There are two common practices here in the Bay Area when it comes to the deposit â€“ and either option is usually spelled out on the Short Sale Addendum:
Option 1: Put the deposit in escrow only AFTER the short sale is approved by the lender.
In this option, there is absolutely no recourse if a buyer bails out of the transaction at any point because there is no leverage in the form of a deposit. If this is the case, put the property back on the market as quickly as possible, get another offer at the approved price and terms and submit it to the lender â€“ they may accept the new offer or they may want to start over again.
Option 2: Put the deposit in escrow as soon as the offer is accepted and BEFORE the offer is submitted to the lender for short sale approval.
In this case, there is a deposit so youâ€™d think there would be leverage â€“ however, since itâ€™s a short sale, there really is none.
In the case of a successful short sale, all the proceeds (including the deposit) go to the lender approving the short sale. No proceeds from the sale (or failure of a sale) can go to the seller (unless itâ€™s a HAFA approved transaction) â€“ including the deposit. If you obtain the deposit and then attempt to give it to the lender approving the short sale, they will simply return it. If, as the seller, you attempt to keep it, you can cause other significant problems.
There is another issue here as well â€“ in a short sale, time is of the essence: if you donâ€™t get the short sale approved in a reasonable time, the property will be foreclosed. Therefore, you donâ€™t want delays of any kind. When a buyer walks away from a short sale, you need to get the property back on the market as quickly as possible. If you try to go after the buyerâ€™s deposit, youâ€™ll need to sign a Cancellation of Contract form that specifies that the deposit goes to the seller AND youâ€™ll have to get the buyer to sign off on it. The transaction is not over and you cannot enter another transaction UNTIL the buyer signs the cancellation. If the buyer disagrees that you have a right to the deposit, they can refuse to sign the cancellation knowing that, since you cannot remarket the property, at some point, it will be foreclosed, the transaction canceled, and their deposit returned.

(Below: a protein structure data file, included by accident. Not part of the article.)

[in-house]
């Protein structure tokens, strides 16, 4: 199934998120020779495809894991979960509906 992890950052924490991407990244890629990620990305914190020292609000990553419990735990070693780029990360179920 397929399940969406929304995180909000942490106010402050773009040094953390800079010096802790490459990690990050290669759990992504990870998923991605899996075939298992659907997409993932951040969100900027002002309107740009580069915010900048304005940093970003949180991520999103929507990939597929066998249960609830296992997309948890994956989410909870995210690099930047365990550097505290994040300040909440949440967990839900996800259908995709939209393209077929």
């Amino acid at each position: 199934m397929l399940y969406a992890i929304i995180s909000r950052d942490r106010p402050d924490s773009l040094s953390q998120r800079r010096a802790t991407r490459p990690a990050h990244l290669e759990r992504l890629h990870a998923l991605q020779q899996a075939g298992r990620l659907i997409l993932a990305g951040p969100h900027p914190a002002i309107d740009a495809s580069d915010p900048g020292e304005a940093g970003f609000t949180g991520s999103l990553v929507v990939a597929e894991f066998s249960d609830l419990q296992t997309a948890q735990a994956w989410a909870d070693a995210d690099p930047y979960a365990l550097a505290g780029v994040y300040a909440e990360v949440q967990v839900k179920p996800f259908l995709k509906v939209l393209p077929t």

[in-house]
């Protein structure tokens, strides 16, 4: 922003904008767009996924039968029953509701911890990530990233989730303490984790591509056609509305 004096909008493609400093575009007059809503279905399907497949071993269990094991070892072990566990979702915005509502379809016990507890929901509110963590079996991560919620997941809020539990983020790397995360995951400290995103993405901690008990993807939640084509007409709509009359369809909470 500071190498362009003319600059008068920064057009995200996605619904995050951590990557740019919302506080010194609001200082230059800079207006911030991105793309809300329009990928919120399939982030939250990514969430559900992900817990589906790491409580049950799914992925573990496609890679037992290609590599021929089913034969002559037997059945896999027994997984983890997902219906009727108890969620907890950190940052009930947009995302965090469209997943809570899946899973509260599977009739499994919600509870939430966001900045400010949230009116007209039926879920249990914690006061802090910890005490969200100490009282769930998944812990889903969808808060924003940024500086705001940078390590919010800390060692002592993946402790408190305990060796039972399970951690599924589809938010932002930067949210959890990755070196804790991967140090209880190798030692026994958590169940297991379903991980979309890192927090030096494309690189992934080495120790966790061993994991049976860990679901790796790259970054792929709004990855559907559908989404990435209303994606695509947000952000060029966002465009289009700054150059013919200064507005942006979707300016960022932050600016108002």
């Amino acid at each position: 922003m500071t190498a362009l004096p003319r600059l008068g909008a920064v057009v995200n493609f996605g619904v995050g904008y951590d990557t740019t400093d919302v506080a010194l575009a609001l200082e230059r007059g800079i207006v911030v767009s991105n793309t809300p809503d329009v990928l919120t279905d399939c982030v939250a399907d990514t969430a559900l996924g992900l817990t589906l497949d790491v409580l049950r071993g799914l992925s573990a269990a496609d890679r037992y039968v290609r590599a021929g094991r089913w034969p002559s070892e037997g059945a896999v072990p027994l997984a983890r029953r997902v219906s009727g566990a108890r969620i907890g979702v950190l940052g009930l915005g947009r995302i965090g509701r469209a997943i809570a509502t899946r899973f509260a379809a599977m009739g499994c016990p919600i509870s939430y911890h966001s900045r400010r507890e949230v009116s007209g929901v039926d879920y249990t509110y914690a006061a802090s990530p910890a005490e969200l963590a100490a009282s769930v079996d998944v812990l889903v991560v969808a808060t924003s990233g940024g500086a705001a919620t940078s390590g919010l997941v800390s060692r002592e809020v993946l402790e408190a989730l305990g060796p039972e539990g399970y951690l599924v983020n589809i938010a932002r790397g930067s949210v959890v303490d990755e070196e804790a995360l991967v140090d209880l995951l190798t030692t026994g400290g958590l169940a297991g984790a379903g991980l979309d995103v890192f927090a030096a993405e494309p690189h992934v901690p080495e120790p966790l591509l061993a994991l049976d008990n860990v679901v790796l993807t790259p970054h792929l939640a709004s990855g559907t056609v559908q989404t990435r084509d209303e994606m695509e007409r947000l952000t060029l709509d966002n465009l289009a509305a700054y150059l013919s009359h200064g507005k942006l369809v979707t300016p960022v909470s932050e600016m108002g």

Your recourse? None.
Our recommendation? Get the property back on the market as quickly as possible and, if there is a deposit, get it back to the buyer as quickly as possible as well. You'll need them to sign the cancellation to release the deposit - don't delay.
It is also possible that the expiration of his offer expired in terms of the short sale addendum or the approval did not come back exactly to his offer.
Like mentioned before, if he backed out right at the approval you probably don't have a shot keeping his money.
And whoever his agent is that let him put money into escrow without an approval should be fired.
At your service,
Certified Distressed Property Expert
It shouldn't be too difficult to attract a new offer--you already have an approval.
You'll likely be able to close with a new buyer sooner and with less frustration than taking that cash buyer to court.
Unless the contract specifically stated that the earnest money deposit would be non-refundable, then its easier to just give it back and keep it moving. The question you would have to answer if you were to go after that deposit is: What financial losses have you experienced as a result of this buyer walking away from this deal?
Good Q&A. Micheal nailed this one.
Seems you might have a case so long as the lender provided you with an approval letter BEFORE the contract expired.
There should have been one contigency in that contract: subject to lender approval (or whatever verbiage the lender required).
Its not so easy for a cash buyer to weasel out of a purchase. Your attorney will have a field day with this one.